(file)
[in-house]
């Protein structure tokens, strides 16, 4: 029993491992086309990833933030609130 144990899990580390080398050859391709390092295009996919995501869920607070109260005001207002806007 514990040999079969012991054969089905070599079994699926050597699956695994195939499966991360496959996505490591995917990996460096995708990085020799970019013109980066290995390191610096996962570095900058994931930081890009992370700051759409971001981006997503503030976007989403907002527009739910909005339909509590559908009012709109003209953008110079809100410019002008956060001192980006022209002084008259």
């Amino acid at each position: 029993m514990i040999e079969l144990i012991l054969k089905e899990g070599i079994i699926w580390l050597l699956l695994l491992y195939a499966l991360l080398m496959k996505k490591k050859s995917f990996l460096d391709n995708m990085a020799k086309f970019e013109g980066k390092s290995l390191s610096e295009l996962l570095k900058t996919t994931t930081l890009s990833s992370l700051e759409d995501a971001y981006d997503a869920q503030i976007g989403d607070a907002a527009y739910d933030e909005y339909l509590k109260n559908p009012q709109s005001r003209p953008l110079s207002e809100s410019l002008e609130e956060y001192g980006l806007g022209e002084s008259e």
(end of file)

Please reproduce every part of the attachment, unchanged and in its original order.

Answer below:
[in-house]
């Protein structure tokens, strides 16, 4: 029993491992086309990833933030609130 144990899990580390080398050859391709390092295009996919995501869920607070109260005001207002806007 514990040999079969012991054969089905070599079994699926050597699956695994195939499966991360496959996505490591995917990996460096995708990085020799970019013109980066290995390191610096996962570095900058994931930081890009992370700051759409971001981006997503503030976007989403907002527009739910909005339909509590559908009012709109003209953008110079809100410019002008956060001192980006022209002084008259």
């Amino acid at each position: 029993m514990i040999e079969l144990i012991l054969k089905e899990g070599i079994i699926w580390l050597l699956l695994l491992y195939a499966l991360l080398m496959k996505k490591k050859s995917f990996l460096d391709n995708m990085a020799k086309f970019e013109g980066k390092s290995l390191s610096e295009l996962l570095k900058t996919t994931t930081l890009s990833s992370l700051e759409d995501a971001y981006d997503a869920q503030i976007g989403d607070a907002a527009y739910d933030e909005y339909l509590k109260n559908p009012q709109s005001r003209p953008l110079s207002e809100s410019l002008e609130e956060y001192g980006l806007g022209e002084s008259e």